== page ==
Some people said I’m mad because you can to all sorts of cool stuff with OOTB. My very good friend Marc Anderson didn’t agree with me, which of course just makes him wrong, but that’s his choice. There was also a bit of talk over at EndUserSharePoint.com and probably a few other places.

Regardless, I thought I’d clarify and expand on the previous post a bit.

Why Business Solution Development Should Be Left to Professionals

For years now, database applications like Microsoft Access have been available to business users all over the globe. Being able to store business data easily seems like a great benefit, right?

However, despite the ease with which users are able to create business solutions, quite a lot of the solutions developed in Access turn out to be incredibly expensive, unstable, and insecure. Not just that, but once the business starts depending on these solutions for normal operations, the solutions turn into critical components of organization survival.

If you are a business user thinking Access and similar tools is a great benefit at this point, ask yourself; what do you really know about the second stage of database normalization. Do you even know what normalization is? Or, how is your version management and deployment testing of these applications? How do you ensure database integrity on cascading deletes?

I suspect a lot of business users will have little or no idea what any of this means, and we’re still just talking about data management. You know, that absolutely vital part of your business, the data.

Oh, and some of you will know about data development, and be very good at it, so don’t pull that “well it doesn’t apply to all” BS. To you, however, I’d like to ask how you maintain your CAS policies to prevent damage, malign or innocent, from third-party add-ons. Or something similar.

Look, we’re not spending decades learning how to develop stable and maintainable solutions just because it’s cool. There are very good reasons why these things are important, and if you don’t understand their consequences, you will get burned.

OK, I can already hear the scream of “business users know what the business needs!” and that is exactly right. Which is why I didn’t specify SharePoint in ‘Professionals’ part of the header above this section. We, as developers, know squat about your business, or any business, really. We’re developers, we dream in languages you think only belongs in a zoo (CAML, Python, Tiger). We have no idea what goes on outside the comfort of our 24 inch monitors and piles of pizza boxes. If we see sunlight, we immediately start thinking of how to ray-trace a similar effect.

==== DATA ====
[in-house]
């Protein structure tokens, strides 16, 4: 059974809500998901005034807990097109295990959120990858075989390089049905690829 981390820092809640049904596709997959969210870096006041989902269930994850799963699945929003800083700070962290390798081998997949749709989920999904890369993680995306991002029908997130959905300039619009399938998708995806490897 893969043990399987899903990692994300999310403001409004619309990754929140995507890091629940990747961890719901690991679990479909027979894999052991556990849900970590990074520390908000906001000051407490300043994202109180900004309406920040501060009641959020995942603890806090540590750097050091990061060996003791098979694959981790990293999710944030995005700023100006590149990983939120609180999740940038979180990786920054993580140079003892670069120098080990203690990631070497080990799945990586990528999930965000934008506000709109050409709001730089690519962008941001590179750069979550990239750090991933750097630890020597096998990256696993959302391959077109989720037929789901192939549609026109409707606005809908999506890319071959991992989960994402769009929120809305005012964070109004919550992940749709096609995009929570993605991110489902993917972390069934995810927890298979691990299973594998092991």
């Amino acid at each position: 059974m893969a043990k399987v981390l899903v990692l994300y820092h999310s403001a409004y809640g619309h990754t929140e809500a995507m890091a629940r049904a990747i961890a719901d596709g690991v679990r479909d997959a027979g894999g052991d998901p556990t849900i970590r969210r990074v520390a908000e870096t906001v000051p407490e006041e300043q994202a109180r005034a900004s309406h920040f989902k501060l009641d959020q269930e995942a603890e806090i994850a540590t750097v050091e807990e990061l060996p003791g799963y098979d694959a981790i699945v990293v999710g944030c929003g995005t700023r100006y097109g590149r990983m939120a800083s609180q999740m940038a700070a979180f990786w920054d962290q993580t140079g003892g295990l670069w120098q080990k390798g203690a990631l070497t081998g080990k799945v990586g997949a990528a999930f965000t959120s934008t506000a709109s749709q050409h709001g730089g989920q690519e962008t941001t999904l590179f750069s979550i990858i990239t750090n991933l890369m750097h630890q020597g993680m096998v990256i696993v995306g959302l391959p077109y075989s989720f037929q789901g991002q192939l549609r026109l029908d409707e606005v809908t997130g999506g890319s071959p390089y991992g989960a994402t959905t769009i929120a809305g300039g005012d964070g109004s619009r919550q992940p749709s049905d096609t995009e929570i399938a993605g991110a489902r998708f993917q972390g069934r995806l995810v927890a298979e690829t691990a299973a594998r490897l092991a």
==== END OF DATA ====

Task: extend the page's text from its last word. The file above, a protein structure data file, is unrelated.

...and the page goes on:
That’s why we need you, as professional business users, to tell us what you need. We can make a cat bark with the proper method call, but we can’t tell if an invoice will affect the third quarter profit margins, because we have no idea what either invoice, quarter, profit, or margin means. You are experts at that and we sorely need that expertise to build the business solutions you need.

What would you think if I, as a developer, came into your company and started putting together slides presenting your business plan to investors? There are tons of ‘easy to use, just fill in the blanks’ business plan templates available online. Since the tools are so easy to use, I mean, how difficult can it be to run a business? It’s just a matter of taking those profit things and put them where it says ‘insert profit here’ and we’re good to go.

Right?

What Does This Have to Do with Out-of-the-Box?

Just one thing before I start answering this: I have never said that out-of-the-box is bad. I explicitly said that, if out-of-the-box is a good idea, it will far more often be me, as a developer, telling you, as a business user, that you should chose the out-of-the-box tools. If you read the entire original post and not just gasped and started blogging after reading the title, you’ll see that assuming that out-of-the-box is cheaper, safer, or in any way more accessible than other alternatives just doesn’t make sense.